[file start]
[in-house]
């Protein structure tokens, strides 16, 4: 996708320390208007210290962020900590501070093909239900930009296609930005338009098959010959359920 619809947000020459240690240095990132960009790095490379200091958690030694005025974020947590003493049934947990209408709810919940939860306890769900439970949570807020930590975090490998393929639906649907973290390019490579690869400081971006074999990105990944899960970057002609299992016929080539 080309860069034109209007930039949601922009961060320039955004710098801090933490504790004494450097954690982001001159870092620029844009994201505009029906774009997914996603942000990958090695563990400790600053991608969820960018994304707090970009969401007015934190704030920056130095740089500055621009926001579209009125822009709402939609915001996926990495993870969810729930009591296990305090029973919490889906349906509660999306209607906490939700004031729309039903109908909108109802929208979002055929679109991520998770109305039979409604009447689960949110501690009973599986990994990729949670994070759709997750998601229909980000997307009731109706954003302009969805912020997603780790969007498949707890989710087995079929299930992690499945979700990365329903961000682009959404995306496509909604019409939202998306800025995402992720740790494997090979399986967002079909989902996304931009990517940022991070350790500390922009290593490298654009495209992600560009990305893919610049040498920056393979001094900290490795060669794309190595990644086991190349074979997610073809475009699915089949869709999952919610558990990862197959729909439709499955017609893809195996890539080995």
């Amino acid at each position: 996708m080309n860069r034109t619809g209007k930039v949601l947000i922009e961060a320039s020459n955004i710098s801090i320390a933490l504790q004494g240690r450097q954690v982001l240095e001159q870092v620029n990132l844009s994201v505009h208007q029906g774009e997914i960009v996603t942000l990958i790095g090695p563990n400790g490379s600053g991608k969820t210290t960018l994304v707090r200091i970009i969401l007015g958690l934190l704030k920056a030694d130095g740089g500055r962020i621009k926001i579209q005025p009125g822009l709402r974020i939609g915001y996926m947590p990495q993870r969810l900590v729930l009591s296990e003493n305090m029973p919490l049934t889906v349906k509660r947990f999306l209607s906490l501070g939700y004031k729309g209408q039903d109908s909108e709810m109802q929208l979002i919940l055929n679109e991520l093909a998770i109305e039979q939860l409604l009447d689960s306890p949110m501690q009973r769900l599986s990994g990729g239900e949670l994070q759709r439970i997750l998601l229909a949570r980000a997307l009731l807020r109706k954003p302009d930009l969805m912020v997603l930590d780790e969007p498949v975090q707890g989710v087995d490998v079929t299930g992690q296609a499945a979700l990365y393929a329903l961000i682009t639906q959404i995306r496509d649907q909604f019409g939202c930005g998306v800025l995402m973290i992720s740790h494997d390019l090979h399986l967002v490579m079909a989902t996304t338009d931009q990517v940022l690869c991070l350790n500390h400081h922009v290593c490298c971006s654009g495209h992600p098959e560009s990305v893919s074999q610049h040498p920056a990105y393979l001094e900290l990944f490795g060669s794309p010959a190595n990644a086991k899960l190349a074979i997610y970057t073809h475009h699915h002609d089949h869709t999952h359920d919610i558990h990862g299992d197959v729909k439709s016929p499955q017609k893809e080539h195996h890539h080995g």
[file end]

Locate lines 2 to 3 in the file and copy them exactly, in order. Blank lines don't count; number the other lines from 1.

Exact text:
């Protein structure tokens, strides 16, 4: 996708320390208007210290962020900590501070093909239900930009296609930005338009098959010959359920 619809947000020459240690240095990132960009790095490379200091958690030694005025974020947590003493049934947990209408709810919940939860306890769900439970949570807020930590975090490998393929639906649907973290390019490579690869400081971006074999990105990944899960970057002609299992016929080539 080309860069034109209007930039949601922009961060320039955004710098801090933490504790004494450097954690982001001159870092620029844009994201505009029906774009997914996603942000990958090695563990400790600053991608969820960018994304707090970009969401007015934190704030920056130095740089500055621009926001579209009125822009709402939609915001996926990495993870969810729930009591296990305090029973919490889906349906509660999306209607906490939700004031729309039903109908909108109802929208979002055929679109991520998770109305039979409604009447689960949110501690009973599986990994990729949670994070759709997750998601229909980000997307009731109706954003302009969805912020997603780790969007498949707890989710087995079929299930992690499945979700990365329903961000682009959404995306496509909604019409939202998306800025995402992720740790494997090979399986967002079909989902996304931009990517940022991070350790500390922009290593490298654009495209992600560009990305893919610049040498920056393979001094900290490795060669794309190595990644086991190349074979997610073809475009699915089949869709999952919610558990990862197959729909439709499955017609893809195996890539080995």
């Amino acid at each position: 996708m080309n860069r034109t619809g209007k930039v949601l947000i922009e961060a320039s020459n955004i710098s801090i320390a933490l504790q004494g240690r450097q954690v982001l240095e001159q870092v620029n990132l844009s994201v505009h208007q029906g774009e997914i960009v996603t942000l990958i790095g090695p563990n400790g490379s600053g991608k969820t210290t960018l994304v707090r200091i970009i969401l007015g958690l934190l704030k920056a030694d130095g740089g500055r962020i621009k926001i579209q005025p009125g822009l709402r974020i939609g915001y996926m947590p990495q993870r969810l900590v729930l009591s296990e003493n305090m029973p919490l049934t889906v349906k509660r947990f999306l209607s906490l501070g939700y004031k729309g209408q039903d109908s909108e709810m109802q929208l979002i919940l055929n679109e991520l093909a998770i109305e039979q939860l409604l009447d689960s306890p949110m501690q009973r769900l599986s990994g990729g239900e949670l994070q759709r439970i997750l998601l229909a949570r980000a997307l009731l807020r109706k954003p302009d930009l969805m912020v997603l930590d780790e969007p498949v975090q707890g989710v087995d490998v079929t299930g992690q296609a499945a979700l990365y393929a329903l961000i682009t639906q959404i995306r496509d649907q909604f019409g939202c930005g998306v800025l995402m973290i992720s740790h494997d390019l090979h399986l967002v490579m079909a989902t996304t338009d931009q990517v940022l690869c991070l350790n500390h400081h922009v290593c490298c971006s654009g495209h992600p098959e560009s990305v893919s074999q610049h040498p920056a990105y393979l001094e900290l990944f490795g060669s794309p010959a190595n990644a086991k899960l190349a074979i997610y970057t073809h475009h699915h002609d089949h869709t999952h359920d919610i558990h990862g299992d197959v729909k439709s016929p499955q017609k893809e080539h195996h890539h080995g």